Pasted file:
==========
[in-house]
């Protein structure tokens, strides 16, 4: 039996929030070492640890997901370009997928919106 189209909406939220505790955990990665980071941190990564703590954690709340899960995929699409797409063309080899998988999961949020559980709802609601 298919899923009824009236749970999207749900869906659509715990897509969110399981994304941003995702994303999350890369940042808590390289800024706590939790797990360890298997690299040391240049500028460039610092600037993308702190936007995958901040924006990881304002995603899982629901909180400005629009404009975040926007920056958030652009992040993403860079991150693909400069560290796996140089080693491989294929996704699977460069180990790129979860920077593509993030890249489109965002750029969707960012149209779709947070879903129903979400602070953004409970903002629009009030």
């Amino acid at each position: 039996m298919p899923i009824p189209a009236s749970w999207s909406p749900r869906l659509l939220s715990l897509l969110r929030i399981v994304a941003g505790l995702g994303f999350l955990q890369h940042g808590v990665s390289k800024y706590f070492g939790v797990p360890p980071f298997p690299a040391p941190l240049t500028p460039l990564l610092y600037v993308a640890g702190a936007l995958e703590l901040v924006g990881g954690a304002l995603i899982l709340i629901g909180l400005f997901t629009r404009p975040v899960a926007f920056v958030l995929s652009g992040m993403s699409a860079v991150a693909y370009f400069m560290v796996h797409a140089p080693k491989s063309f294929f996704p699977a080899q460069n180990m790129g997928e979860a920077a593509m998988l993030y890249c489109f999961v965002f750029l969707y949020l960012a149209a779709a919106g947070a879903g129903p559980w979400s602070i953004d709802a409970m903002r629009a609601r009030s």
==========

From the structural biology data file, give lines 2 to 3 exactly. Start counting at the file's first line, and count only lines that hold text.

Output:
């Protein structure tokens, strides 16, 4: 039996929030070492640890997901370009997928919106 189209909406939220505790955990990665980071941190990564703590954690709340899960995929699409797409063309080899998988999961949020559980709802609601 298919899923009824009236749970999207749900869906659509715990897509969110399981994304941003995702994303999350890369940042808590390289800024706590939790797990360890298997690299040391240049500028460039610092600037993308702190936007995958901040924006990881304002995603899982629901909180400005629009404009975040926007920056958030652009992040993403860079991150693909400069560290796996140089080693491989294929996704699977460069180990790129979860920077593509993030890249489109965002750029969707960012149209779709947070879903129903979400602070953004409970903002629009009030």
């Amino acid at each position: 039996m298919p899923i009824p189209a009236s749970w999207s909406p749900r869906l659509l939220s715990l897509l969110r929030i399981v994304a941003g505790l995702g994303f999350l955990q890369h940042g808590v990665s390289k800024y706590f070492g939790v797990p360890p980071f298997p690299a040391p941190l240049t500028p460039l990564l610092y600037v993308a640890g702190a936007l995958e703590l901040v924006g990881g954690a304002l995603i899982l709340i629901g909180l400005f997901t629009r404009p975040v899960a926007f920056v958030l995929s652009g992040m993403s699409a860079v991150a693909y370009f400069m560290v796996h797409a140089p080693k491989s063309f294929f996704p699977a080899q460069n180990m790129g997928e979860a920077a593509m998988l993030y890249c489109f999961v965002f750029l969707y949020l960012a149209a779709a919106g947070a879903g129903p559980w979400s602070i953004d709802a409970m903002r629009a609601r009030s």